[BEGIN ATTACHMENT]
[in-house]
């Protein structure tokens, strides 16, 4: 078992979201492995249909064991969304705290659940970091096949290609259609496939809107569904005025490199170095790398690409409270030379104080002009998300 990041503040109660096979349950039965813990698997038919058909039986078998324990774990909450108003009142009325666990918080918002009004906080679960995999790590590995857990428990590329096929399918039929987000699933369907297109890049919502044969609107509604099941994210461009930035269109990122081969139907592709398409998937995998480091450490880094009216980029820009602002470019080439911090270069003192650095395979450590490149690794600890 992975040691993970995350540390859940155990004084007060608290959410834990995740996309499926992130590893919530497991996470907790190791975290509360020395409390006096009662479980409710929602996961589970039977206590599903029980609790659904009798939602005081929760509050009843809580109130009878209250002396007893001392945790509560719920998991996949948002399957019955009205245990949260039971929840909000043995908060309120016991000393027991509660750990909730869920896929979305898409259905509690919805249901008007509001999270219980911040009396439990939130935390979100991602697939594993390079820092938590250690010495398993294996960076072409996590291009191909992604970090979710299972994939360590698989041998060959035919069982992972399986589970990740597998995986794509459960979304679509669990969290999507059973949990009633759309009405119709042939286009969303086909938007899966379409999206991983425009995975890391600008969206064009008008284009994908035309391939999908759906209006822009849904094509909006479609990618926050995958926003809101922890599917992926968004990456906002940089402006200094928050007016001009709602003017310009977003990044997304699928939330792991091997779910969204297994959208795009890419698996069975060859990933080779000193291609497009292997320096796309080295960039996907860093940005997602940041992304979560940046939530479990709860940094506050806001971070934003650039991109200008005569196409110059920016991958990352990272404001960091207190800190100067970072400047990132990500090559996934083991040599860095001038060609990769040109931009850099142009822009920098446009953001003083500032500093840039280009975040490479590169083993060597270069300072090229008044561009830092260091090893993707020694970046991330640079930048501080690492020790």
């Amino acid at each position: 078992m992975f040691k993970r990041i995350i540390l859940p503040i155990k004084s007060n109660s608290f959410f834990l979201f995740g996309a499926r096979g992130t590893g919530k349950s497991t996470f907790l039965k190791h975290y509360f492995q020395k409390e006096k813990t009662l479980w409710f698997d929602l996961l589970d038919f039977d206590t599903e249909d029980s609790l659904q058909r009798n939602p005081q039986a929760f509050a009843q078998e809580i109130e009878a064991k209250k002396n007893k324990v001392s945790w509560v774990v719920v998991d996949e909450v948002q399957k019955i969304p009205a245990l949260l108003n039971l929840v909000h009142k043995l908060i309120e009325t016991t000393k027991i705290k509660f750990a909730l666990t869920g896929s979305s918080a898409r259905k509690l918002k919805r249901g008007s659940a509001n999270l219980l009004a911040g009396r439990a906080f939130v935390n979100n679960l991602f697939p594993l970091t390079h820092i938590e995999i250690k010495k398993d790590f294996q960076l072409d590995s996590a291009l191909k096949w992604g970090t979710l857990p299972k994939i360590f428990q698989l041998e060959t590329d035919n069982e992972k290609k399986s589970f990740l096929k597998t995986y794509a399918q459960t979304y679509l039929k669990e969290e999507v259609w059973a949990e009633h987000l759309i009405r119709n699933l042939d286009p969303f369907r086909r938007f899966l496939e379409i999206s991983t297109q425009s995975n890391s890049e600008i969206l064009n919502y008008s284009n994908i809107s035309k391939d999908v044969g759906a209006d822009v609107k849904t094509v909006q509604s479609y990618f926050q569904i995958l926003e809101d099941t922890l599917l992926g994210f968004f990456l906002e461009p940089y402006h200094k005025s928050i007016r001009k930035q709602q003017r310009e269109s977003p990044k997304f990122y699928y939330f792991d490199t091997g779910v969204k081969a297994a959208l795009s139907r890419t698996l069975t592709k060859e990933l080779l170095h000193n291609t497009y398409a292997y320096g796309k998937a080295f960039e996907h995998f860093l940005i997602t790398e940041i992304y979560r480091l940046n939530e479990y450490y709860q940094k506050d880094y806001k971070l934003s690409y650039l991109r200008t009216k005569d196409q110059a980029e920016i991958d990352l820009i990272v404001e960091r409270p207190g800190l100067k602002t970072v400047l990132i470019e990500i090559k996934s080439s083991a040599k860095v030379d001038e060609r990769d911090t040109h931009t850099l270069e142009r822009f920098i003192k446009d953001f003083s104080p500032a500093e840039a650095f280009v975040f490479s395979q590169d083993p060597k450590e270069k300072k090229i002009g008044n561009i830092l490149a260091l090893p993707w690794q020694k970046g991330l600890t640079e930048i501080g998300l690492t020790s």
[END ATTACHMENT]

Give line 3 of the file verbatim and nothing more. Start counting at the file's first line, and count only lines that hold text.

């Amino acid at each position: 078992m992975f040691k993970r990041i995350i540390l859940p503040i155990k004084s007060n109660s608290f959410f834990l979201f995740g996309a499926r096979g992130t590893g919530k349950s497991t996470f907790l039965k190791h975290y509360f492995q020395k409390e006096k813990t009662l479980w409710f698997d929602l996961l589970d038919f039977d206590t599903e249909d029980s609790l659904q058909r009798n939602p005081q039986a929760f509050a009843q078998e809580i109130e009878a064991k209250k002396n007893k324990v001392s945790w509560v774990v719920v998991d996949e909450v948002q399957k019955i969304p009205a245990l949260l108003n039971l929840v909000h009142k043995l908060i309120e009325t016991t000393k027991i705290k509660f750990a909730l666990t869920g896929s979305s918080a898409r259905k509690l918002k919805r249901g008007s659940a509001n999270l219980l009004a911040g009396r439990a906080f939130v935390n979100n679960l991602f697939p594993l970091t390079h820092i938590e995999i250690k010495k398993d790590f294996q960076l072409d590995s996590a291009l191909k096949w992604g970090t979710l857990p299972k994939i360590f428990q698989l041998e060959t590329d035919n069982e992972k290609k399986s589970f990740l096929k597998t995986y794509a399918q459960t979304y679509l039929k669990e969290e999507v259609w059973a949990e009633h987000l759309i009405r119709n699933l042939d286009p969303f369907r086909r938007f899966l496939e379409i999206s991983t297109q425009s995975n890391s890049e600008i969206l064009n919502y008008s284009n994908i809107s035309k391939d999908v044969g759906a209006d822009v609107k849904t094509v909006q509604s479609y990618f926050q569904i995958l926003e809101d099941t922890l599917l992926g994210f968004f990456l906002e461009p940089y402006h200094k005025s928050i007016r001009k930035q709602q003017r310009e269109s977003p990044k997304f990122y699928y939330f792991d490199t091997g779910v969204k081969a297994a959208l795009s139907r890419t698996l069975t592709k060859e990933l080779l170095h000193n291609t497009y398409a292997y320096g796309k998937a080295f960039e996907h995998f860093l940005i997602t790398e940041i992304y979560r480091l940046n939530e479990y450490y709860q940094k506050d880094y806001k971070l934003s690409y650039l991109r200008t009216k005569d196409q110059a980029e920016i991958d990352l820009i990272v404001e960091r409270p207190g800190l100067k602002t970072v400047l990132i470019e990500i090559k996934s080439s083991a040599k860095v030379d001038e060609r990769d911090t040109h931009t850099l270069e142009r822009f920098i003192k446009d953001f003083s104080p500032a500093e840039a650095f280009v975040f490479s395979q590169d083993p060597k450590e270069k300072k090229i002009g008044n561009i830092l490149a260091l090893p993707w690794q020694k970046g991330l600890t640079e930048i501080g998300l690492t020790s």